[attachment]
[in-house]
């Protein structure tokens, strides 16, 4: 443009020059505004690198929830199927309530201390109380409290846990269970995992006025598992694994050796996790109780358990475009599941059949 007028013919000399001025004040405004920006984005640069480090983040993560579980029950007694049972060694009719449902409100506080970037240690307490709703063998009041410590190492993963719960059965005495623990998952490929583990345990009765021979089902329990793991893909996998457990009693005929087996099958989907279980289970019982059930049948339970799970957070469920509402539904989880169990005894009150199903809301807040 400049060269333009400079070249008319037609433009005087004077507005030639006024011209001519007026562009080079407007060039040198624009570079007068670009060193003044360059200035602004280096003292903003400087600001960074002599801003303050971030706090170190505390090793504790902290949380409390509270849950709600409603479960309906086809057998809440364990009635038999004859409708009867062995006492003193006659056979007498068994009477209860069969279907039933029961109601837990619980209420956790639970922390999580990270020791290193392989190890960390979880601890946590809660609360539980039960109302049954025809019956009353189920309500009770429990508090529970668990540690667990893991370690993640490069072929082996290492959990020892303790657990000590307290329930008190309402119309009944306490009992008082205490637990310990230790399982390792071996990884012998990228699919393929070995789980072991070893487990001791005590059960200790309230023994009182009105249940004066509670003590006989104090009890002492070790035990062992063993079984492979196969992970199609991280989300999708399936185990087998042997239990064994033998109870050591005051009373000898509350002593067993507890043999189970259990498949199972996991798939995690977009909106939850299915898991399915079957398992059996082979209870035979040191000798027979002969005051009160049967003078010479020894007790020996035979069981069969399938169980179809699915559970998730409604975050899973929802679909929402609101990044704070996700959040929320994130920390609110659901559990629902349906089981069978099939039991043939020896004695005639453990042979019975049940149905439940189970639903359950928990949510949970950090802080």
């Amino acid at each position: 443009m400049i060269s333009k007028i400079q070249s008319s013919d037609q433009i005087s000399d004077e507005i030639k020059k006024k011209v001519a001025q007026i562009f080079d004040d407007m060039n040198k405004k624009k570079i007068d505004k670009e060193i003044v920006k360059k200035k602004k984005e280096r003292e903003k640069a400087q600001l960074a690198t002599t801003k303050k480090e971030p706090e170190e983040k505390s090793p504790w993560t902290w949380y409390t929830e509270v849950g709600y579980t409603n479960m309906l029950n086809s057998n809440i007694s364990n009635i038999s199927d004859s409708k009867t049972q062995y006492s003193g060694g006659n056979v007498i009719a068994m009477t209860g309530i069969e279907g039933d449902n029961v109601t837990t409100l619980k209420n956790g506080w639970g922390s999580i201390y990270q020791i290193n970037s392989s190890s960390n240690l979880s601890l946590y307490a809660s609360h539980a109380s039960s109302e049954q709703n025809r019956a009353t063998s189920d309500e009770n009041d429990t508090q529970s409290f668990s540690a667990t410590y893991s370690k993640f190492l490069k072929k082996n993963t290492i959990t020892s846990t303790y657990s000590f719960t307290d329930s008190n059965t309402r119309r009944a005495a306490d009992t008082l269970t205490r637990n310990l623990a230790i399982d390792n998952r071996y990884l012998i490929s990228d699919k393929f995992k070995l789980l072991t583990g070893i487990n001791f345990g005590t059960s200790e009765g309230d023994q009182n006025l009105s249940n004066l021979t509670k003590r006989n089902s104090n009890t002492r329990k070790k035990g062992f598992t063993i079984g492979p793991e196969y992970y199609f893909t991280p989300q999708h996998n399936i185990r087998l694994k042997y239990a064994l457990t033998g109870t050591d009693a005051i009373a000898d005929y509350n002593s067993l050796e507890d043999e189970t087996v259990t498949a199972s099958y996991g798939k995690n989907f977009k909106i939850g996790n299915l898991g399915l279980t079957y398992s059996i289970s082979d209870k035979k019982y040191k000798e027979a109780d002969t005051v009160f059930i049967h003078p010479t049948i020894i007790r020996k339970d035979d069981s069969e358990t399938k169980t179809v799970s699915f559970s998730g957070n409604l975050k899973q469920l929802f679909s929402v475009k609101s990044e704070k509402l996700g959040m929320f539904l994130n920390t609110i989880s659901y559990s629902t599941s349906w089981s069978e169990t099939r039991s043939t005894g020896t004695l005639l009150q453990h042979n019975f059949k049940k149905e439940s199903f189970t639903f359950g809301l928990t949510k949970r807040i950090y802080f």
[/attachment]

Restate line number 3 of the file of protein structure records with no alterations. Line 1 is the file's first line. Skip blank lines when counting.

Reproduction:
């Amino acid at each position: 443009m400049i060269s333009k007028i400079q070249s008319s013919d037609q433009i005087s000399d004077e507005i030639k020059k006024k011209v001519a001025q007026i562009f080079d004040d407007m060039n040198k405004k624009k570079i007068d505004k670009e060193i003044v920006k360059k200035k602004k984005e280096r003292e903003k640069a400087q600001l960074a690198t002599t801003k303050k480090e971030p706090e170190e983040k505390s090793p504790w993560t902290w949380y409390t929830e509270v849950g709600y579980t409603n479960m309906l029950n086809s057998n809440i007694s364990n009635i038999s199927d004859s409708k009867t049972q062995y006492s003193g060694g006659n056979v007498i009719a068994m009477t209860g309530i069969e279907g039933d449902n029961v109601t837990t409100l619980k209420n956790g506080w639970g922390s999580i201390y990270q020791i290193n970037s392989s190890s960390n240690l979880s601890l946590y307490a809660s609360h539980a109380s039960s109302e049954q709703n025809r019956a009353t063998s189920d309500e009770n009041d429990t508090q529970s409290f668990s540690a667990t410590y893991s370690k993640f190492l490069k072929k082996n993963t290492i959990t020892s846990t303790y657990s000590f719960t307290d329930s008190n059965t309402r119309r009944a005495a306490d009992t008082l269970t205490r637990n310990l623990a230790i399982d390792n998952r071996y990884l012998i490929s990228d699919k393929f995992k070995l789980l072991t583990g070893i487990n001791f345990g005590t059960s200790e009765g309230d023994q009182n006025l009105s249940n004066l021979t509670k003590r006989n089902s104090n009890t002492r329990k070790k035990g062992f598992t063993i079984g492979p793991e196969y992970y199609f893909t991280p989300q999708h996998n399936i185990r087998l694994k042997y239990a064994l457990t033998g109870t050591d009693a005051i009373a000898d005929y509350n002593s067993l050796e507890d043999e189970t087996v259990t498949a199972s099958y996991g798939k995690n989907f977009k909106i939850g996790n299915l898991g399915l279980t079957y398992s059996i289970s082979d209870k035979k019982y040191k000798e027979a109780d002969t005051v009160f059930i049967h003078p010479t049948i020894i007790r020996k339970d035979d069981s069969e358990t399938k169980t179809v799970s699915f559970s998730g957070n409604l975050k899973q469920l929802f679909s929402v475009k609101s990044e704070k509402l996700g959040m929320f539904l994130n920390t609110i989880s659901y559990s629902t599941s349906w089981s069978e169990t099939r039991s043939t005894g020896t004695l005639l009150q453990h042979n019975f059949k049940k149905e439940s199903f189970t639903f359950g809301l928990t949510k949970r807040i950090y802080f």